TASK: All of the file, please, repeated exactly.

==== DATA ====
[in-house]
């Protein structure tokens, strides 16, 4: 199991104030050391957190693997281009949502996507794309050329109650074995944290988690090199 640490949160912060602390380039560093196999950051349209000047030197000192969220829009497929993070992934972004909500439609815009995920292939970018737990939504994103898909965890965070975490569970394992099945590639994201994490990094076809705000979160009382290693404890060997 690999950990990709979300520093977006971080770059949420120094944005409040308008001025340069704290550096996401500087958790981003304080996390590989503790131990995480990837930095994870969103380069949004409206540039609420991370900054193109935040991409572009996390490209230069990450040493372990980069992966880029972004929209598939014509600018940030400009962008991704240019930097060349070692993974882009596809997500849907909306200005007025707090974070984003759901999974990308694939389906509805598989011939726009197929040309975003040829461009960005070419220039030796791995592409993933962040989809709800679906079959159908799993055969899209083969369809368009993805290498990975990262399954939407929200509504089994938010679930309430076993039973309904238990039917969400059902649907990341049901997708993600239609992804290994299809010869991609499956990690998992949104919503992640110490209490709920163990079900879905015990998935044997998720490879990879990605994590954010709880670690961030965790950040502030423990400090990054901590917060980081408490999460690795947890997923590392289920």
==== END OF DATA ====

[in-house]
């Protein structure tokens, strides 16, 4: 199991104030050391957190693997281009949502996507794309050329109650074995944290988690090199 640490949160912060602390380039560093196999950051349209000047030197000192969220829009497929993070992934972004909500439609815009995920292939970018737990939504994103898909965890965070975490569970394992099945590639994201994490990094076809705000979160009382290693404890060997 690999950990990709979300520093977006971080770059949420120094944005409040308008001025340069704290550096996401500087958790981003304080996390590989503790131990995480990837930095994870969103380069949004409206540039609420991370900054193109935040991409572009996390490209230069990450040493372990980069992966880029972004929209598939014509600018940030400009962008991704240019930097060349070692993974882009596809997500849907909306200005007025707090974070984003759901999974990308694939389906509805598989011939726009197929040309975003040829461009960005070419220039030796791995592409993933962040989809709800679906079959159908799993055969899209083969369809368009993805290498990975990262399954939407929200509504089994938010679930309430076993039973309904238990039917969400059902649907990341049901997708993600239609992804290994299809010869991609499956990690998992949104919503992640110490209490709920163990079900879905015990998935044997998720490879990879990605994590954010709880670690961030965790950040502030423990400090990054901590917060980081408490999460690795947890997923590392289920």